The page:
Zambia became the first African country to ask bondholders for relief since the onset of the coronavirus, seeking to defer interest payments on its Eurobonds as it battles the economic effects the pandemic.
The southern African nation asked for meetings on October 20 with the holders of three Eurobonds totaling $3 billion, to seek consent for a standstill until April next year, to create “breathing space” as it plans a debt restructuring.
Zambia’s $1 billion of notes due 2024 fell more than 5% in London to 52.12 cents on the dollar, after the government said a coupon payment due October 14 would be included in the proposed suspension.
“Zambia is currently faced with unprecedented liquidity constraints that have been exacerbated by the Covid-19 pandemic, resulting in a substantial decline in revenues,” the government said in an emailed statement Tuesday.
“A combination of declining revenues and increased unbudgeted costs caused by the Covid-19 pandemic have resulted in a material impact on the government’s available resources to make timely payments on its indebtedness, leading to increasing debt servicing difficulties.”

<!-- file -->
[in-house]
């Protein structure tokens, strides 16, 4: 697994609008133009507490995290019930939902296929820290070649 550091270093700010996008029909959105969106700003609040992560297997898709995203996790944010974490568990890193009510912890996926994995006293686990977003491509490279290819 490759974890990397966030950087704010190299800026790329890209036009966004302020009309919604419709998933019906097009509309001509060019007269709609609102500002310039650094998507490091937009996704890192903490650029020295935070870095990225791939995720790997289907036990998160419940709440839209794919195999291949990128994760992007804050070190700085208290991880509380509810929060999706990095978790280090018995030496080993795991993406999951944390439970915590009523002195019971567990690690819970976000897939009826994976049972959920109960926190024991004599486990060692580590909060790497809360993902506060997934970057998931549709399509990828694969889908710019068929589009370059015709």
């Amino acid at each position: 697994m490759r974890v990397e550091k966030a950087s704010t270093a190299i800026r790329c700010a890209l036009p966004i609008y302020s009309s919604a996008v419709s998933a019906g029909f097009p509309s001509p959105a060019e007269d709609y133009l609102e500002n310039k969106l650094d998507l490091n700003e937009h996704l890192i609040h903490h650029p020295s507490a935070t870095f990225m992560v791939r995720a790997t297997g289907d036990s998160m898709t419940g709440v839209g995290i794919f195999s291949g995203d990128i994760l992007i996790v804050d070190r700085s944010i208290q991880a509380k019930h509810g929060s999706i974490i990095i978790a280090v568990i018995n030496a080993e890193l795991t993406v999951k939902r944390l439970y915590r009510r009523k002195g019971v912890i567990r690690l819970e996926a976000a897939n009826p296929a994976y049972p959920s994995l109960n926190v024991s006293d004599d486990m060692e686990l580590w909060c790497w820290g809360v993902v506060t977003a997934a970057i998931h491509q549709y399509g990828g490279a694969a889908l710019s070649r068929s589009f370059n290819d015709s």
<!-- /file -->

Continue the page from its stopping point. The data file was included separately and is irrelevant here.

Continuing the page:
The pandemic has worsened Zambia’s finances, which were already straining after years of overspending funded in part by external borrowing. The currency of Africa’s second-biggest copper producer is the world’s worst performer this year, making payments on its $11.7 billion in external debt even more costly after foreign reserves slid to record lows.
The Zambian government said it hopes its restructuring plans will win support from the International Monetary Fund.
The government had last month secured a debt-suspension deal up to the end of the year from some official creditors. As part of this accord, Zambia was also obliged to seek comparable terms with commercial lenders, according to Mukuli Chikuba, permanent secretary at the finance ministry.
Asking for a suspension of interest payments doesn’t amount to default, he said, adding that the government met a coupon payment earlier this month.
“What we are getting into is not a default per se, but consensus-building,” Chikuba said by phone. The government, which hired Lazard Freres earlier this year for advice on its debt strategy, will outline a set of proposals to bondholders on September 29, he said.
Under Zambia’s interest-holiday request, it will pay bondholders $0.50 per $1,000 in bond principal they hold if the coupon-payment suspensions are approved.